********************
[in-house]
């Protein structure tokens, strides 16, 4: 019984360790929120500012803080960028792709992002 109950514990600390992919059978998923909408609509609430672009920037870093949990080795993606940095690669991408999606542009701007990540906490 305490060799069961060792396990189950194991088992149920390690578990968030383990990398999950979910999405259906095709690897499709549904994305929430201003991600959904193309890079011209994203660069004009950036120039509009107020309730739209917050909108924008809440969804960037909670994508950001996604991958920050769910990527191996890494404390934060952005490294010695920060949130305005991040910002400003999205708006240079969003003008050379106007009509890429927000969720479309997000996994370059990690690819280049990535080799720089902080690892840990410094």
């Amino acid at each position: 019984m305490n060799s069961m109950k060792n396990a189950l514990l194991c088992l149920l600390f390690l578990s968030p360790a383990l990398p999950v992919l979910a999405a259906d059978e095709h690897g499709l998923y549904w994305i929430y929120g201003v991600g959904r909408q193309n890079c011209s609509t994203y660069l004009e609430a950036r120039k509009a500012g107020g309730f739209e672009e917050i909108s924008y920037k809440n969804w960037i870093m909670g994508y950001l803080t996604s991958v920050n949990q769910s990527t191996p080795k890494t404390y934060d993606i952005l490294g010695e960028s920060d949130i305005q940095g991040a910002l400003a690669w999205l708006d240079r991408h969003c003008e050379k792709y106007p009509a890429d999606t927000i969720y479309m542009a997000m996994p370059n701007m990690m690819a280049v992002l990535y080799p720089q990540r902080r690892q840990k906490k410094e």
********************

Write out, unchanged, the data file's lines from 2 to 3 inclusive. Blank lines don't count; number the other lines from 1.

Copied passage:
């Protein structure tokens, strides 16, 4: 019984360790929120500012803080960028792709992002 109950514990600390992919059978998923909408609509609430672009920037870093949990080795993606940095690669991408999606542009701007990540906490 305490060799069961060792396990189950194991088992149920390690578990968030383990990398999950979910999405259906095709690897499709549904994305929430201003991600959904193309890079011209994203660069004009950036120039509009107020309730739209917050909108924008809440969804960037909670994508950001996604991958920050769910990527191996890494404390934060952005490294010695920060949130305005991040910002400003999205708006240079969003003008050379106007009509890429927000969720479309997000996994370059990690690819280049990535080799720089902080690892840990410094």
């Amino acid at each position: 019984m305490n060799s069961m109950k060792n396990a189950l514990l194991c088992l149920l600390f390690l578990s968030p360790a383990l990398p999950v992919l979910a999405a259906d059978e095709h690897g499709l998923y549904w994305i929430y929120g201003v991600g959904r909408q193309n890079c011209s609509t994203y660069l004009e609430a950036r120039k509009a500012g107020g309730f739209e672009e917050i909108s924008y920037k809440n969804w960037i870093m909670g994508y950001l803080t996604s991958v920050n949990q769910s990527t191996p080795k890494t404390y934060d993606i952005l490294g010695e960028s920060d949130i305005q940095g991040a910002l400003a690669w999205l708006d240079r991408h969003c003008e050379k792709y106007p009509a890429d999606t927000i969720y479309m542009a997000m996994p370059n701007m990690m690819a280049v992002l990535y080799p720089q990540r902080r690892q840990k906490k410094e």